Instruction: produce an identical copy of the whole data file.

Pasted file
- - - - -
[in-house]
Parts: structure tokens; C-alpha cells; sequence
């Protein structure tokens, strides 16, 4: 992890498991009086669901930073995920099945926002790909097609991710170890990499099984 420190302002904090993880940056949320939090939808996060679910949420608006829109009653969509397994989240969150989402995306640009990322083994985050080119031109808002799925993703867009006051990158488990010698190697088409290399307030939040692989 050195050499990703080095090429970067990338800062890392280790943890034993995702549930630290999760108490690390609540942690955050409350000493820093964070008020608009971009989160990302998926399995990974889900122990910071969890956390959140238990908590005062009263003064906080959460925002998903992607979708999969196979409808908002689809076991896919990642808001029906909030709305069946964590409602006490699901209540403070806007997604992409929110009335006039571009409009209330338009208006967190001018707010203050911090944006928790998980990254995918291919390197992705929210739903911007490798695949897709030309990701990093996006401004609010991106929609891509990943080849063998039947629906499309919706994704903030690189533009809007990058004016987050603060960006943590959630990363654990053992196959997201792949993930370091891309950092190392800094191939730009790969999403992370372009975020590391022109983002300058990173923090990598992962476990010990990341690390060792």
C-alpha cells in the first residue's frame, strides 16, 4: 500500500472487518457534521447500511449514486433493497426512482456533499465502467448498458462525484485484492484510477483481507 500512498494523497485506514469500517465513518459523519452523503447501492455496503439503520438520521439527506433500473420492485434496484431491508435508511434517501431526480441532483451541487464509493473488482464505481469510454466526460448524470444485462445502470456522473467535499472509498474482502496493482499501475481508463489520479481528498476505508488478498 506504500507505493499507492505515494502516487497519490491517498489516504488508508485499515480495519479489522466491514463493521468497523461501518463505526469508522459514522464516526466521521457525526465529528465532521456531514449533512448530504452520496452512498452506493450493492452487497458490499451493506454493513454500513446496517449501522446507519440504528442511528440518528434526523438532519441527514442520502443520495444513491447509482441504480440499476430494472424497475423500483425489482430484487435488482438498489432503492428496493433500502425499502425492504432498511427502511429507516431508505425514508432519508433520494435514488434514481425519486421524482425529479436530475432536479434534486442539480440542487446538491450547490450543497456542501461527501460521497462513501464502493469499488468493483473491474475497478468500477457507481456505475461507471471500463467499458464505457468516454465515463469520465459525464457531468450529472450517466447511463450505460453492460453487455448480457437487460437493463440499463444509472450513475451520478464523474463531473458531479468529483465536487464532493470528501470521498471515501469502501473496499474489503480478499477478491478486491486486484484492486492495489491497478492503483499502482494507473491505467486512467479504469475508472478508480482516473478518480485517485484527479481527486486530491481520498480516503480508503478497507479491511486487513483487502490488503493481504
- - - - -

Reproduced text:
[in-house]
Parts: structure tokens; C-alpha cells; sequence
């Protein structure tokens, strides 16, 4: 992890498991009086669901930073995920099945926002790909097609991710170890990499099984 420190302002904090993880940056949320939090939808996060679910949420608006829109009653969509397994989240969150989402995306640009990322083994985050080119031109808002799925993703867009006051990158488990010698190697088409290399307030939040692989 050195050499990703080095090429970067990338800062890392280790943890034993995702549930630290999760108490690390609540942690955050409350000493820093964070008020608009971009989160990302998926399995990974889900122990910071969890956390959140238990908590005062009263003064906080959460925002998903992607979708999969196979409808908002689809076991896919990642808001029906909030709305069946964590409602006490699901209540403070806007997604992409929110009335006039571009409009209330338009208006967190001018707010203050911090944006928790998980990254995918291919390197992705929210739903911007490798695949897709030309990701990093996006401004609010991106929609891509990943080849063998039947629906499309919706994704903030690189533009809007990058004016987050603060960006943590959630990363654990053992196959997201792949993930370091891309950092190392800094191939730009790969999403992370372009975020590391022109983002300058990173923090990598992962476990010990990341690390060792």
C-alpha cells in the first residue's frame, strides 16, 4: 500500500472487518457534521447500511449514486433493497426512482456533499465502467448498458462525484485484492484510477483481507 500512498494523497485506514469500517465513518459523519452523503447501492455496503439503520438520521439527506433500473420492485434496484431491508435508511434517501431526480441532483451541487464509493473488482464505481469510454466526460448524470444485462445502470456522473467535499472509498474482502496493482499501475481508463489520479481528498476505508488478498 506504500507505493499507492505515494502516487497519490491517498489516504488508508485499515480495519479489522466491514463493521468497523461501518463505526469508522459514522464516526466521521457525526465529528465532521456531514449533512448530504452520496452512498452506493450493492452487497458490499451493506454493513454500513446496517449501522446507519440504528442511528440518528434526523438532519441527514442520502443520495444513491447509482441504480440499476430494472424497475423500483425489482430484487435488482438498489432503492428496493433500502425499502425492504432498511427502511429507516431508505425514508432519508433520494435514488434514481425519486421524482425529479436530475432536479434534486442539480440542487446538491450547490450543497456542501461527501460521497462513501464502493469499488468493483473491474475497478468500477457507481456505475461507471471500463467499458464505457468516454465515463469520465459525464457531468450529472450517466447511463450505460453492460453487455448480457437487460437493463440499463444509472450513475451520478464523474463531473458531479468529483465536487464532493470528501470521498471515501469502501473496499474489503480478499477478491478486491486486484484492486492495489491497478492503483499502482494507473491505467486512467479504469475508472478508480482516473478518480485517485484527479481527486486530491481520498480516503480508503478497507479491511486487513483487502490488503493481504